I wrote a while back to you. I want to know what are ischial tuberosities? I really never got an answer to that. What relation to the spine is it? If you have a spine problem, SI joint dysfunction, could that cause problems with your bowels, especially burning. When I wrote the last time my symptoms weren't as bad as they are now. My diagnosis back then was anorectal junction is at the level of the ischial tuberosities and changes to approximately 3cm below the tuberosisties during defecation. I need to ask what do they mean changes to 3cm below the tuberosisties. Is this normal or could this help inexplaining why my bowels are either constipated or really soft. I have alot of burning going up partially my spine, it feels on fire. My transverse and descending colon also burn as do my flanks. It has become unbearable. I do have fissuring in my L4/5 spine, but would this cause the burning in all these places. Also could my bowels have an infection causing this burning. ?My psoas isn't functioning properly either pr my therapist, I have had many pelvic surgeries, none of these problems before the surgeries. The burning really concerns me. This didn't start until after the therapy. This might be a mix of problems with adhesions and my bowels sticking to my pelvic and abdominal walls again, but I have another appt. up north with a doctor and am tired of being misdiagnosed, the pain has become debilitating and I don't know where else to turn or what to take, pain meds just don't seems to help. Anyways, I know these are alot of questions but please answer as many as you can especially the one about what is ischial tuberosites. Also is it possible probably not probable but poss that when you have your intestines and small bowels out of your body could they when being put back in not be in their normal anatomic place, I never had these bowel problems before that, I do have a long and tortous colon so maybe this is another thing. Thanks so much for your time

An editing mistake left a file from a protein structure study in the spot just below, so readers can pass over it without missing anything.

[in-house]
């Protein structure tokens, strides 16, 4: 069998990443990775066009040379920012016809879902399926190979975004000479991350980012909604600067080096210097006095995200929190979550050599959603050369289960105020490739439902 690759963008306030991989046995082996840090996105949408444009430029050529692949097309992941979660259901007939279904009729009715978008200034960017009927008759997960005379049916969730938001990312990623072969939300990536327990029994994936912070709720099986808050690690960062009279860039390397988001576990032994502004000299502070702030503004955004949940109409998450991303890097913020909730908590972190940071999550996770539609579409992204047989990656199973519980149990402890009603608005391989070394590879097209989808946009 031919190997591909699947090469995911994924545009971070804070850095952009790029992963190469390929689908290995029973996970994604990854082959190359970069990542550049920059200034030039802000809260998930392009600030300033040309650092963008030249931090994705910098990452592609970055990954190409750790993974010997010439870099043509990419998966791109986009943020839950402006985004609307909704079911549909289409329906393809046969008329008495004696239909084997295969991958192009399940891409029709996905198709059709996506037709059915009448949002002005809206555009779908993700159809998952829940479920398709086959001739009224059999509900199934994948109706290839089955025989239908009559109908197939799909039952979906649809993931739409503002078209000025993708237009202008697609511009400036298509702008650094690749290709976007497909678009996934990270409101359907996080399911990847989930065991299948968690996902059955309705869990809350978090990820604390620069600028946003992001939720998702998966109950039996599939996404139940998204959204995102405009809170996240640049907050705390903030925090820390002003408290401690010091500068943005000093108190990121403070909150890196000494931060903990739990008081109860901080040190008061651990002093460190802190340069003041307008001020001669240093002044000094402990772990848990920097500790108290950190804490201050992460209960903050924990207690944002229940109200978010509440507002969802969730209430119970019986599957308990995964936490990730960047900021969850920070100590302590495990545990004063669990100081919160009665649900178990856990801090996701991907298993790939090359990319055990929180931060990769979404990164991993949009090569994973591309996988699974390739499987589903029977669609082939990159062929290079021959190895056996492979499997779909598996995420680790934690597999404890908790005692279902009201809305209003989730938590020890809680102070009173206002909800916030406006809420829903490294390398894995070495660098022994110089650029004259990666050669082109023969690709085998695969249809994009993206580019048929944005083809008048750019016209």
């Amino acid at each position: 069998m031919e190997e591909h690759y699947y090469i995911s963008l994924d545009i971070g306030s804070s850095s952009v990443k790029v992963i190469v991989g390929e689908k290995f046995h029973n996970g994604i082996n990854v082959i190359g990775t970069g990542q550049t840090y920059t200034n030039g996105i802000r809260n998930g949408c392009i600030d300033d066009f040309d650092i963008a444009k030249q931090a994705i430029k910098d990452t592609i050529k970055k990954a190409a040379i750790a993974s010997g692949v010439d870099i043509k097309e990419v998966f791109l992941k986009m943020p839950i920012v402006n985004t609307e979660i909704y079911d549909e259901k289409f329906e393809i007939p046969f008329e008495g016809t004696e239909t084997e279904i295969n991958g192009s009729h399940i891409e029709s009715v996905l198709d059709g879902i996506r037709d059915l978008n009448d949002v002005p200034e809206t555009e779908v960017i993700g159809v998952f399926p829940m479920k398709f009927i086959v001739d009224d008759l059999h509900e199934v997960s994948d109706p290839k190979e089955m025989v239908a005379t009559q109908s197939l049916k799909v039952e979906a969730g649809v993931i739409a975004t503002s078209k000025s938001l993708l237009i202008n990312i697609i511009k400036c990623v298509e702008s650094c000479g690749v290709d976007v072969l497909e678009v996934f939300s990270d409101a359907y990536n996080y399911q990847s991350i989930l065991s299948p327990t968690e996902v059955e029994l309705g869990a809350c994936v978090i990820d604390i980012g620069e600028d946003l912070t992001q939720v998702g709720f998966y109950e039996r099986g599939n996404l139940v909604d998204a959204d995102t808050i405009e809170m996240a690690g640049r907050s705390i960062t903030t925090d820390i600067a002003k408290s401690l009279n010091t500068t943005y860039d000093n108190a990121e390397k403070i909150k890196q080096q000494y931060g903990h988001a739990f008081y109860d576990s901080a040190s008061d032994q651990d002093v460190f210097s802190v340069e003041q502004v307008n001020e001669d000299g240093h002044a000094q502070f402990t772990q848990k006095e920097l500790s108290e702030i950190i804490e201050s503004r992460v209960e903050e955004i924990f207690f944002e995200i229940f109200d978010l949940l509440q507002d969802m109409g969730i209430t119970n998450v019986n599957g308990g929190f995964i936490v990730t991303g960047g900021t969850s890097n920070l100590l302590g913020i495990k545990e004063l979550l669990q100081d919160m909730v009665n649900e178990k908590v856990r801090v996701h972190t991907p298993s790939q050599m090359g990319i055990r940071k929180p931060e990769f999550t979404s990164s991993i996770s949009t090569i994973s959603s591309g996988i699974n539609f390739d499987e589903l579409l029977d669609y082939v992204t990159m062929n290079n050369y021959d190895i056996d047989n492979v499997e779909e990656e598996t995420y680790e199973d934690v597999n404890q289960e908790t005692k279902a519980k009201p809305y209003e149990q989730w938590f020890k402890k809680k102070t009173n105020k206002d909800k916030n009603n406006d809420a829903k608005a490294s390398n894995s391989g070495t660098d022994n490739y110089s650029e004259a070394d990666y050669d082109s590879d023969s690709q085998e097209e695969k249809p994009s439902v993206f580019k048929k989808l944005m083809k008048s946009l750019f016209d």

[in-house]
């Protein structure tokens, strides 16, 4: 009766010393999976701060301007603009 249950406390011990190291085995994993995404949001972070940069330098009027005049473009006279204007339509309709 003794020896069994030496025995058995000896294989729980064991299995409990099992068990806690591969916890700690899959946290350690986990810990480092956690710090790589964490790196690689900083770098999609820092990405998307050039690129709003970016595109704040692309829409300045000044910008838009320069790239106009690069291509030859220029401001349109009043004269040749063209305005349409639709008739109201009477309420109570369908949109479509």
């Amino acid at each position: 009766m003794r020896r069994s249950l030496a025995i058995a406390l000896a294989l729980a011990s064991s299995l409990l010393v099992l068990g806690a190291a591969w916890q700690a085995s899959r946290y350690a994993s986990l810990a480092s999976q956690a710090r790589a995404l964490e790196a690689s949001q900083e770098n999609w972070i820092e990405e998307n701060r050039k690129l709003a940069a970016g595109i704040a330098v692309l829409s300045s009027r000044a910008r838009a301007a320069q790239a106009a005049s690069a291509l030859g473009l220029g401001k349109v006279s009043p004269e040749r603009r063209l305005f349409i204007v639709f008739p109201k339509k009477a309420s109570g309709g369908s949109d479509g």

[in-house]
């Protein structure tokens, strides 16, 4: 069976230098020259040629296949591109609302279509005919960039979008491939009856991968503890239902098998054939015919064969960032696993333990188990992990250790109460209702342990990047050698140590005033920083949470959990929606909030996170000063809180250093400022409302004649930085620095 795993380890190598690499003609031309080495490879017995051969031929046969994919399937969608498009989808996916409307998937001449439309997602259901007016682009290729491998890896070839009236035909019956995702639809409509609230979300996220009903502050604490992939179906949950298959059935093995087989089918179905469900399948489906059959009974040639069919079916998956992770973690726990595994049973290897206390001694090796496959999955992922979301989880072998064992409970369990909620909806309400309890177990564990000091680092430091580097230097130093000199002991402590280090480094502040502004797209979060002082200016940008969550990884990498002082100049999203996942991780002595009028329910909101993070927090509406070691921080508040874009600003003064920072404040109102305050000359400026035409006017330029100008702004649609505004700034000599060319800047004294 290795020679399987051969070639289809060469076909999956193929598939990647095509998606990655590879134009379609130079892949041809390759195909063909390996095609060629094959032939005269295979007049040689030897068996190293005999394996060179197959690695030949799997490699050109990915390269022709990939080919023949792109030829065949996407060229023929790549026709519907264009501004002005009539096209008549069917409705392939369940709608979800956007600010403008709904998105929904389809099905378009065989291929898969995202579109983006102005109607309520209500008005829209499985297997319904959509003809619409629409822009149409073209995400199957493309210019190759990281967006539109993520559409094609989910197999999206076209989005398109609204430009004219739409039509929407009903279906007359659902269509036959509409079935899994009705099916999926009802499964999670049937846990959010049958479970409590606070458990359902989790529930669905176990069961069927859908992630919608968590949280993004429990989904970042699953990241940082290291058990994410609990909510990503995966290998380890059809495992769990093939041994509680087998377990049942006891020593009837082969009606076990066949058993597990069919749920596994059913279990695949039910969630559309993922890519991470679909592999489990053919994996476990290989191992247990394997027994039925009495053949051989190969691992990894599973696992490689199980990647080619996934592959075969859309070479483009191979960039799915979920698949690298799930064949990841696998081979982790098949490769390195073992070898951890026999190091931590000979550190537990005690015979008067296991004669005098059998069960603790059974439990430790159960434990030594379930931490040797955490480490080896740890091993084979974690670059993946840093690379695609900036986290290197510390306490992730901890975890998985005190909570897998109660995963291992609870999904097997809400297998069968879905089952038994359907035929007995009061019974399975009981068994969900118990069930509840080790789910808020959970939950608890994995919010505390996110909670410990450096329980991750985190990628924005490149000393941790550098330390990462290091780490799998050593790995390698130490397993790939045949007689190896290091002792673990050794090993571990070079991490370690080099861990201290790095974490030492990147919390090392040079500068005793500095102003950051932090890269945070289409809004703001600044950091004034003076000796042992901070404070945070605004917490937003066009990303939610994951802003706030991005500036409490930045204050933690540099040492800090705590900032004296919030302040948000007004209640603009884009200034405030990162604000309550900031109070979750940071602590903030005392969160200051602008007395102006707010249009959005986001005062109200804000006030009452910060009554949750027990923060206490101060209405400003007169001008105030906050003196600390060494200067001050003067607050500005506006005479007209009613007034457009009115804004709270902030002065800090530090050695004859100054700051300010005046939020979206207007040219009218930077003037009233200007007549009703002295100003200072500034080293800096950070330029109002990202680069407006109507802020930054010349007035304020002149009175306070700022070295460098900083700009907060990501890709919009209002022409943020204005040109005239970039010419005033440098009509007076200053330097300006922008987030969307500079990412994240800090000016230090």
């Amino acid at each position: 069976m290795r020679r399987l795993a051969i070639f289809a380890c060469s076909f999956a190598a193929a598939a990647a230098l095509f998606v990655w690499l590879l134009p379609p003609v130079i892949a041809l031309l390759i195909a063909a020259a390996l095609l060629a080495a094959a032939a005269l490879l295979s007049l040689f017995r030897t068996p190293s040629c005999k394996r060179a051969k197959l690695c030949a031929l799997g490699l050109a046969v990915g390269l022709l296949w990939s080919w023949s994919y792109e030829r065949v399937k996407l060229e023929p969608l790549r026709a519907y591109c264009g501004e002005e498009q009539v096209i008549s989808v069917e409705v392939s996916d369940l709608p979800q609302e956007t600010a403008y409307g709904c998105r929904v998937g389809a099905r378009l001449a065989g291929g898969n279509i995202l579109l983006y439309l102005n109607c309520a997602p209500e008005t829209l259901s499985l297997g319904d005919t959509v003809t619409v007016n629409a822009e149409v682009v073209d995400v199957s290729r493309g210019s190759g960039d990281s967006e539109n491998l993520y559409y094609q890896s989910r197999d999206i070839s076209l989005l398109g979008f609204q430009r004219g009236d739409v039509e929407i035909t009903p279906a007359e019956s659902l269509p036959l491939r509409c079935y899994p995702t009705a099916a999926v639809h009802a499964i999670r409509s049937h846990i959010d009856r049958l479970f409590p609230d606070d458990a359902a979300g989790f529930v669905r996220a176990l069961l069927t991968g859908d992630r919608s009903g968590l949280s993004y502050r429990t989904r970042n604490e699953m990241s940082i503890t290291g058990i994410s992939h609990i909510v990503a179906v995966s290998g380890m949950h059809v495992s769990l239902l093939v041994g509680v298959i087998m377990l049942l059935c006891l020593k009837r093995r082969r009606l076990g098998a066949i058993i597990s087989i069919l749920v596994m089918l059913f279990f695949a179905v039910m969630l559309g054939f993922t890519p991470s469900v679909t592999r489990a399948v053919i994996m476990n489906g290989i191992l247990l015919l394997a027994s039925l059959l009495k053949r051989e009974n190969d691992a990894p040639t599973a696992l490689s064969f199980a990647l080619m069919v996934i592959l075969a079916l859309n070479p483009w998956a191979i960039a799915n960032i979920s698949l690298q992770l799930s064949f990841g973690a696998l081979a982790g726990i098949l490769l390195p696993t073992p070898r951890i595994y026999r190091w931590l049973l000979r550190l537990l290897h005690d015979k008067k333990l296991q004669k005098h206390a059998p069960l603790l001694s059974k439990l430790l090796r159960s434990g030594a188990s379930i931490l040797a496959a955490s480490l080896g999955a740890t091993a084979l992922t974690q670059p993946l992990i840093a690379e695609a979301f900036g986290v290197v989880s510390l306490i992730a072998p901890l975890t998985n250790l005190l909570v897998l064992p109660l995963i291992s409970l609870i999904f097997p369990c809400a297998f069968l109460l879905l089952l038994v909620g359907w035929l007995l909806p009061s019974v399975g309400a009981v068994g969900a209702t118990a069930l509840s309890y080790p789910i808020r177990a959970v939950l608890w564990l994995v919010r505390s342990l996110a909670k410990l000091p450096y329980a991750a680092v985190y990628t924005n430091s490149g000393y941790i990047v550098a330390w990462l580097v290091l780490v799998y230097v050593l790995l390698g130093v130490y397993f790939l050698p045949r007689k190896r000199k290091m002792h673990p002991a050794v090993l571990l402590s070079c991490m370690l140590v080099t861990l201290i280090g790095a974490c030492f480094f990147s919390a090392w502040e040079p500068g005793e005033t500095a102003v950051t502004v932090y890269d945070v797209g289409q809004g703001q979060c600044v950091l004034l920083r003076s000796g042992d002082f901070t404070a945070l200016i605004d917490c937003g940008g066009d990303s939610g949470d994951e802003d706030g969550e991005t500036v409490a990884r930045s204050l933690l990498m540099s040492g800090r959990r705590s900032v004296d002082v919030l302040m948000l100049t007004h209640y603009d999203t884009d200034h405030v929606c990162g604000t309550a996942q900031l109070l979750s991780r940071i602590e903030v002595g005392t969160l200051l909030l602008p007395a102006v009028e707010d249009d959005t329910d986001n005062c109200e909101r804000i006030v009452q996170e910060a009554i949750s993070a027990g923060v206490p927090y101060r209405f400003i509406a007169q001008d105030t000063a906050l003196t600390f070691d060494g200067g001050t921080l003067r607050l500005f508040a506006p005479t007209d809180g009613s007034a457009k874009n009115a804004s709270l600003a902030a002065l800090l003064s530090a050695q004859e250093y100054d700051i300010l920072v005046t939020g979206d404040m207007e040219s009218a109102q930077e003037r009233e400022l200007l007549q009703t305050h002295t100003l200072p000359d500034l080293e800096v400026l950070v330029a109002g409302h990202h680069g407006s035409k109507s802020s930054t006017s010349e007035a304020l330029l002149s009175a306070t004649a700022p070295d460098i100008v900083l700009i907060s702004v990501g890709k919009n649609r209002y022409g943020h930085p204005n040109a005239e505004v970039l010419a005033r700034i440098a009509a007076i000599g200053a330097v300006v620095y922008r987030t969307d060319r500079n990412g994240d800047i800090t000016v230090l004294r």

Surgeon has kindly answered your question in his comments below and I agree with his assessment.
Followup with your personal physician is essential.
This answer is not intended as and does not substitute for medical advice - the information presented is for patient education only. Please see your personal physician for further evaluation of your individual case.
the ischial tuberosities are the bottom part of the pelvic bones, the ones you sit on. The words were describing the degree to which the rectal tissues move during defecation. It sounds normal; although you ought to be getting specific explanations of the results from the doctor who ordered the test. Burning pain is often the result of irritated nerves. You may have burning pain in the locations you describe, but it's really not possible to feel burning actually in the parts of the colon which are within the abdomen. That's not how the nerves to the colon work. So a sensation of burning in those areas is likely not from your colon, and, given your back problems and relation to therapy, it well could be due to nerve irritation in the spine.
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